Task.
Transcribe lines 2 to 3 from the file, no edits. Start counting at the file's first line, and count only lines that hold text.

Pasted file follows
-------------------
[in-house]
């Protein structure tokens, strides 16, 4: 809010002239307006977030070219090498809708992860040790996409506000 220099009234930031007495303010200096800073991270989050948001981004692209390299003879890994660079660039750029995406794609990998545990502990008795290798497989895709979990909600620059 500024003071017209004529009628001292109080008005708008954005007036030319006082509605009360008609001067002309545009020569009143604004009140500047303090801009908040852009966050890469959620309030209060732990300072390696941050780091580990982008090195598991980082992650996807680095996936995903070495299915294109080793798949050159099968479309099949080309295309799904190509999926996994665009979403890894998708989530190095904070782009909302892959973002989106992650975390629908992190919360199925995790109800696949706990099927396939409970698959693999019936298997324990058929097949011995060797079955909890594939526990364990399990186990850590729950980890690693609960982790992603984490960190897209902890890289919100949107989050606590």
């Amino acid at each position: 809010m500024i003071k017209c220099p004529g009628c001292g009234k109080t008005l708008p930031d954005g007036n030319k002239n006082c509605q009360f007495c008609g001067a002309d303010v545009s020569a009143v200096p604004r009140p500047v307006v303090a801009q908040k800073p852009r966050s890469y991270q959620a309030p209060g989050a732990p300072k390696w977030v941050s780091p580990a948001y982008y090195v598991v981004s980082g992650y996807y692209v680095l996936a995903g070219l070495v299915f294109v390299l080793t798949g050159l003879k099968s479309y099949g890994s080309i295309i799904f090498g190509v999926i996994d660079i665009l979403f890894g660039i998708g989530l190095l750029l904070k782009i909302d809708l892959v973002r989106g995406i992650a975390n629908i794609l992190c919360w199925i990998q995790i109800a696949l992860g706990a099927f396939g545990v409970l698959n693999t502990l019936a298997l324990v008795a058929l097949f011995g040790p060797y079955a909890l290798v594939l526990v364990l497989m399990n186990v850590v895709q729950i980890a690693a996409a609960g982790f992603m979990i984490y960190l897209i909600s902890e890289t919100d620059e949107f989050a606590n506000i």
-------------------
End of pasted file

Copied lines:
């Protein structure tokens, strides 16, 4: 809010002239307006977030070219090498809708992860040790996409506000 220099009234930031007495303010200096800073991270989050948001981004692209390299003879890994660079660039750029995406794609990998545990502990008795290798497989895709979990909600620059 500024003071017209004529009628001292109080008005708008954005007036030319006082509605009360008609001067002309545009020569009143604004009140500047303090801009908040852009966050890469959620309030209060732990300072390696941050780091580990982008090195598991980082992650996807680095996936995903070495299915294109080793798949050159099968479309099949080309295309799904190509999926996994665009979403890894998708989530190095904070782009909302892959973002989106992650975390629908992190919360199925995790109800696949706990099927396939409970698959693999019936298997324990058929097949011995060797079955909890594939526990364990399990186990850590729950980890690693609960982790992603984490960190897209902890890289919100949107989050606590």
């Amino acid at each position: 809010m500024i003071k017209c220099p004529g009628c001292g009234k109080t008005l708008p930031d954005g007036n030319k002239n006082c509605q009360f007495c008609g001067a002309d303010v545009s020569a009143v200096p604004r009140p500047v307006v303090a801009q908040k800073p852009r966050s890469y991270q959620a309030p209060g989050a732990p300072k390696w977030v941050s780091p580990a948001y982008y090195v598991v981004s980082g992650y996807y692209v680095l996936a995903g070219l070495v299915f294109v390299l080793t798949g050159l003879k099968s479309y099949g890994s080309i295309i799904f090498g190509v999926i996994d660079i665009l979403f890894g660039i998708g989530l190095l750029l904070k782009i909302d809708l892959v973002r989106g995406i992650a975390n629908i794609l992190c919360w199925i990998q995790i109800a696949l992860g706990a099927f396939g545990v409970l698959n693999t502990l019936a298997l324990v008795a058929l097949f011995g040790p060797y079955a909890l290798v594939l526990v364990l497989m399990n186990v850590v895709q729950i980890a690693a996409a609960g982790f992603m979990i984490y960190l897209i909600s902890e890289t919100d620059e949107f989050a606590n506000i």